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More refugees in Lebanon test positive for COVID-19

The news of infections in the Syrian refugee community follows a handful of cases among Palestinian refugees last month.
Syrian refugee children play together, as Lebanon extends a lockdown to combat the spread of the coronavirus disease (COVID-19) at a Syrian refugee camp in the Bekaa valley, Lebanon May 7, 2020. Picture taken May 7, 2020. REUTERS/Ali Hashisho     TPX IMAGES OF THE DAY - RC2KLG9KCLMT

More than a dozen refugees in eastern Lebanon have tested positive for the coronavirus. The news follows a handful of virus cases last month in the impoverished community.

There were 15 confirmed cases of COVID-19 among Syrian refugees in Majdal Anjar near the Syrian border as of yesterday, a UN spokeswoman told Al-Monitor. The individuals live in the same building. There was only one confirmed COVID-19 case among Syrian refugees before the ones in Majdal Anjar, and this person living in northern Lebanon has since recovered, the spokeswoman said.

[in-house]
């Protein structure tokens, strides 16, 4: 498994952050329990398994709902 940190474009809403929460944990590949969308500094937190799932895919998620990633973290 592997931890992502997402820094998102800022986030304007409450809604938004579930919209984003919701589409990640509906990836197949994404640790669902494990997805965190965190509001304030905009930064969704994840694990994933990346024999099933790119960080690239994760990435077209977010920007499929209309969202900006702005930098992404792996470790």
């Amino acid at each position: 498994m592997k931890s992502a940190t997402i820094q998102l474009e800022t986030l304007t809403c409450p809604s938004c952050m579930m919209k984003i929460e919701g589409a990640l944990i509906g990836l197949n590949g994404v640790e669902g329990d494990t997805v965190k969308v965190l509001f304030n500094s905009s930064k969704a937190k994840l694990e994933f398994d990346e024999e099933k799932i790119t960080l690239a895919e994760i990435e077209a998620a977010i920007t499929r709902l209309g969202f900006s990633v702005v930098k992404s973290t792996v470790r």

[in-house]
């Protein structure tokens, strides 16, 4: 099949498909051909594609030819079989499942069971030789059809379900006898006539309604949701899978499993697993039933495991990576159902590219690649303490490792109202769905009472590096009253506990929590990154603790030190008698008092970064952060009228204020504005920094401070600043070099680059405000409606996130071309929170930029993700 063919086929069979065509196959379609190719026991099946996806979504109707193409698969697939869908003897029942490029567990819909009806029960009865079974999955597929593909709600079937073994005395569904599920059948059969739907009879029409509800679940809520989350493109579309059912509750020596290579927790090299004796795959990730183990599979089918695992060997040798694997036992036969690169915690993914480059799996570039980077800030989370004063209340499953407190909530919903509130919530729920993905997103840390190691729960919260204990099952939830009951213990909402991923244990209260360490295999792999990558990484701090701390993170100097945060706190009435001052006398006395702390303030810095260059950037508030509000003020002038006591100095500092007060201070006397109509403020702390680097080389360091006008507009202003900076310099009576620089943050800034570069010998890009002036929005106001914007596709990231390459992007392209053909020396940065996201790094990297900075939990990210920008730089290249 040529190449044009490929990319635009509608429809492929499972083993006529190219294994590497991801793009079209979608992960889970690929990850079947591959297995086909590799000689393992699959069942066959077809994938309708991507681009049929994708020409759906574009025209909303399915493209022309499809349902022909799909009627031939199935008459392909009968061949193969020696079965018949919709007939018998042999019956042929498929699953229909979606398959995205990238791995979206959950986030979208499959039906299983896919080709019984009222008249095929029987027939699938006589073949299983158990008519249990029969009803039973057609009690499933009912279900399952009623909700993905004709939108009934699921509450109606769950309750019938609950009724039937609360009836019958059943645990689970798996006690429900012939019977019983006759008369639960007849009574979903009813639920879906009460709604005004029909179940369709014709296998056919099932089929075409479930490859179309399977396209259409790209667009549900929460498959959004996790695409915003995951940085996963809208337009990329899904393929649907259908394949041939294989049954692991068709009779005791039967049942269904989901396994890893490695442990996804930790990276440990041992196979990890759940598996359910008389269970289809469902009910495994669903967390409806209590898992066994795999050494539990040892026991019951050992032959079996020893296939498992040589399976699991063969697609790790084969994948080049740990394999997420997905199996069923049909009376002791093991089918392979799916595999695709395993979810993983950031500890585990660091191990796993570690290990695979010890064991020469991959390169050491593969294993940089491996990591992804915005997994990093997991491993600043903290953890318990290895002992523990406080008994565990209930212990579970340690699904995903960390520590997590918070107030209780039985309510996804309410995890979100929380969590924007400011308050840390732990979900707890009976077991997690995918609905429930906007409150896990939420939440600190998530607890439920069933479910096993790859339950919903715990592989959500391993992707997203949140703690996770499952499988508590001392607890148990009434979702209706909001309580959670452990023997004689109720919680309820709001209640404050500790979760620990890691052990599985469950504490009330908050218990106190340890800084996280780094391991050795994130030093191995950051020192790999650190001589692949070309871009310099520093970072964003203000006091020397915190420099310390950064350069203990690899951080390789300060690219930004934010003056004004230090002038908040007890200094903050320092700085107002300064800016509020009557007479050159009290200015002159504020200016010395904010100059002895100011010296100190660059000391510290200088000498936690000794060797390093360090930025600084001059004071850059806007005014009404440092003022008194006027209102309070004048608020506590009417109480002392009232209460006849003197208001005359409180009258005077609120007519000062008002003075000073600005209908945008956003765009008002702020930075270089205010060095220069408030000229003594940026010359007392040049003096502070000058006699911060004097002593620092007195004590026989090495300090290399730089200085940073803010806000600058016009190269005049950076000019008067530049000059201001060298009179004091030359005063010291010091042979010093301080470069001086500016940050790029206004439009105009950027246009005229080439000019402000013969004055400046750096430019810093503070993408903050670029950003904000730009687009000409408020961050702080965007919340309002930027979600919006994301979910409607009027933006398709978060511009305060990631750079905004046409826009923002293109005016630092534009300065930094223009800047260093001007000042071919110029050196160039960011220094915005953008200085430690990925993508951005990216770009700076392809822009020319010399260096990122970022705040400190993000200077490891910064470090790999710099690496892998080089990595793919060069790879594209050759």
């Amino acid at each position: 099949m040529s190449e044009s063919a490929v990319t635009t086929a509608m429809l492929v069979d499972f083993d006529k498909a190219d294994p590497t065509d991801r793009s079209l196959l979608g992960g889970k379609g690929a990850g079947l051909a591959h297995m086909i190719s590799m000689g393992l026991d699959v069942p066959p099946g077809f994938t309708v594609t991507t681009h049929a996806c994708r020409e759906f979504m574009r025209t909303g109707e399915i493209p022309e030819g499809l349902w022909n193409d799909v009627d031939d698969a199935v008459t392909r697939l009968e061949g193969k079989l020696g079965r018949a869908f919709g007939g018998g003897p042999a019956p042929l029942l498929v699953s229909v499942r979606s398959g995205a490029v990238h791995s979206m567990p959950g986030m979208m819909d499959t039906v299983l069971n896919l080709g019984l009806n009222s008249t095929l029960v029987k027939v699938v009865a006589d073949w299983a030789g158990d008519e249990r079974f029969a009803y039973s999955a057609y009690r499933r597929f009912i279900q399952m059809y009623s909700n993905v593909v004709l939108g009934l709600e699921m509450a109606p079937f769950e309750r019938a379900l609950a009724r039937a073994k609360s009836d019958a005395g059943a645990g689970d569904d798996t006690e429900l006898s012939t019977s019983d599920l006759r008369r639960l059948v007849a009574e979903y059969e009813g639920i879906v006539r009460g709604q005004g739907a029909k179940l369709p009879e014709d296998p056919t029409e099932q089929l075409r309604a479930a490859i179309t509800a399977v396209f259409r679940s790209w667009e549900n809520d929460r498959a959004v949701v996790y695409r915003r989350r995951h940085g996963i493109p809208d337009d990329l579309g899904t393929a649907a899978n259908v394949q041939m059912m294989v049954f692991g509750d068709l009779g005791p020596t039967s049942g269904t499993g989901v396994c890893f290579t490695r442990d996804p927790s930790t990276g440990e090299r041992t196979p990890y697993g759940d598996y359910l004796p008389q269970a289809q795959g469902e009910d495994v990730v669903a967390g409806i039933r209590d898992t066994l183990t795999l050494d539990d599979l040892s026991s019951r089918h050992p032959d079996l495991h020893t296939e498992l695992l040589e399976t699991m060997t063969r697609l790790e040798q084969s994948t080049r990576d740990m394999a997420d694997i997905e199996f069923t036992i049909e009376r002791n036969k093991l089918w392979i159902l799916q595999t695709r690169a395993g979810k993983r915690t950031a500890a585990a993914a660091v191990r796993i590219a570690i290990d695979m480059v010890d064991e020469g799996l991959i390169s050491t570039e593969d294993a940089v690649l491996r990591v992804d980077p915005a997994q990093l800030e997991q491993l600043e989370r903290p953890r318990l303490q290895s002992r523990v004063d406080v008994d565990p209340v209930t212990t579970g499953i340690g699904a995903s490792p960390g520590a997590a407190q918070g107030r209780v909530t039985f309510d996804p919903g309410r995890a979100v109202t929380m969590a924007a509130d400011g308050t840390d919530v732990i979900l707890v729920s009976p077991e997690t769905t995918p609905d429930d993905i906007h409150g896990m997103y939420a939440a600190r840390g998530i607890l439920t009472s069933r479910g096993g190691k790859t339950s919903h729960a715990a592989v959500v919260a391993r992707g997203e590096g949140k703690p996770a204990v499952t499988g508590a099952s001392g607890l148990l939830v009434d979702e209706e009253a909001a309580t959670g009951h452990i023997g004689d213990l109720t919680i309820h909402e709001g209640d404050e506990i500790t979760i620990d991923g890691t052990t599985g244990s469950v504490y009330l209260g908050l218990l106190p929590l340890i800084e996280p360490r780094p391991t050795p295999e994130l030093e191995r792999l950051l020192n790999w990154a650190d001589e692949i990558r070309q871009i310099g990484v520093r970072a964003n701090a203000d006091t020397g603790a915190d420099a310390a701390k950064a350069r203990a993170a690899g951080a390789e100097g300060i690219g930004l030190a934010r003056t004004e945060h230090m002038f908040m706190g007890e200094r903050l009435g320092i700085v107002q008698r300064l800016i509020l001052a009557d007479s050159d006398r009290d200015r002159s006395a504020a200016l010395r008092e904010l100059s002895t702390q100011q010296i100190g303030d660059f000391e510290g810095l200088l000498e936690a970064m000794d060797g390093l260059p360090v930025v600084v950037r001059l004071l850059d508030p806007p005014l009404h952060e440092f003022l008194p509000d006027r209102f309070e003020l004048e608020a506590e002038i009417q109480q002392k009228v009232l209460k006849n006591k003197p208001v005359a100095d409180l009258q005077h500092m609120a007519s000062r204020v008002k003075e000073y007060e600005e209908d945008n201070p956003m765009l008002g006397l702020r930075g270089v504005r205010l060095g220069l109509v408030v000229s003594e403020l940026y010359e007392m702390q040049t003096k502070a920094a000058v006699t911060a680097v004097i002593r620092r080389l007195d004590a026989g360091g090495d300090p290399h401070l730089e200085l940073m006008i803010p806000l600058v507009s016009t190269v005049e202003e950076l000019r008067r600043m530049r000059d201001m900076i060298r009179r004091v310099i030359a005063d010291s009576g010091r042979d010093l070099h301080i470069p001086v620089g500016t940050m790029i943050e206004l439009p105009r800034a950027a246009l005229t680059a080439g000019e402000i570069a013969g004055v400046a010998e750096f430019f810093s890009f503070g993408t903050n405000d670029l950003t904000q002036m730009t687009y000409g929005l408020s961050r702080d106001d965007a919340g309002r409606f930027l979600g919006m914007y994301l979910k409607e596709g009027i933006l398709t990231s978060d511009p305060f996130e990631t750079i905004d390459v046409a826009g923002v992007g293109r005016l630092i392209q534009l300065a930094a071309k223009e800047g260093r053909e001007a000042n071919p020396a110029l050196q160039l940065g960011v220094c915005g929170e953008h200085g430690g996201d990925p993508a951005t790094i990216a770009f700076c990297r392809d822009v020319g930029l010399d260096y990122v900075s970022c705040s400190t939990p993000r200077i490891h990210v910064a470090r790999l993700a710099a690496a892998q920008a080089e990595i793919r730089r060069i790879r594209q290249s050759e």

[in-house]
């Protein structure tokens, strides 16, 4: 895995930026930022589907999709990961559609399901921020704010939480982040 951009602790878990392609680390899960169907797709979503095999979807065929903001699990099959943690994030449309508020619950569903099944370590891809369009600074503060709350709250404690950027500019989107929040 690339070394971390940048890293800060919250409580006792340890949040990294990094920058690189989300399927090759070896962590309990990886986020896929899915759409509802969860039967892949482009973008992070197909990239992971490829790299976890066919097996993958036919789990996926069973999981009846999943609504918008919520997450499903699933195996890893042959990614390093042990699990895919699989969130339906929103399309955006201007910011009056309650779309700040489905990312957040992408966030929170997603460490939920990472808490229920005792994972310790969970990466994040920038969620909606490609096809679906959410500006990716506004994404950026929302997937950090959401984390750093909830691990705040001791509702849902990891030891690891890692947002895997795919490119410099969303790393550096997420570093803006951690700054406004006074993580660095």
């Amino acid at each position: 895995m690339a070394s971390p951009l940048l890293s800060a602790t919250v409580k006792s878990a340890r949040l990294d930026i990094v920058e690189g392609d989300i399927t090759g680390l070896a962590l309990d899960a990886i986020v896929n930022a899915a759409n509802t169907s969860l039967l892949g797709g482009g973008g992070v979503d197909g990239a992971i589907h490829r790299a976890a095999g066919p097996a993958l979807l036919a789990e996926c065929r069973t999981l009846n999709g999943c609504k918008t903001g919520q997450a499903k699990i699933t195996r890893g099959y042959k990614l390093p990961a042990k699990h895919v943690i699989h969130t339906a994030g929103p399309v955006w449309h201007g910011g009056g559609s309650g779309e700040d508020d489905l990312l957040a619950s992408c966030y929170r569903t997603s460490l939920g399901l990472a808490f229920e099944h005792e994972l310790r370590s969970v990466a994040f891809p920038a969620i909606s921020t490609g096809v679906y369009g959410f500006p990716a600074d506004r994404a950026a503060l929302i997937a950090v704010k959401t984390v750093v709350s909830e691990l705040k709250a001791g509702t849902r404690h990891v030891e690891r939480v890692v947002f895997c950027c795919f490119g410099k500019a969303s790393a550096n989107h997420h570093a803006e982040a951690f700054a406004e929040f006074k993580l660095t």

In April, five COVID-19 infections were confirmed in a Palestinian refugee camp in eastern Lebanon.

The news shows the vulnerability of Lebanon’s large refugee population. The country hosts more than a million Palestinian, Syrian and other refugees, many of whom live in crowded, poor conditions.

The International Rescue Committee, a humanitarian nongovernmental organization, reported that 90% of Syrian refugees they surveyed in April said they are “in critical need of food.” This figure was only 32% in March, a spokeswoman for the organization told Al-Monitor.

Many refugees in Lebanon also lack access to soap and other hygiene materials effective at fighting the virus.

Lebanon overall has had relatively few cases of the virus. To date, there have been 1,168 total cases, according to the Ministry of Public Health statistics. This includes seven cases on May 27. There was a big jump on May 21, however, with 62 confirmed cases, the statistics show.

The virus and accompanying closures have severely damaged Lebanon’s already fledgling economy, however. Salaries have been cut and banks are restricting the amount of money customers can withdraw.

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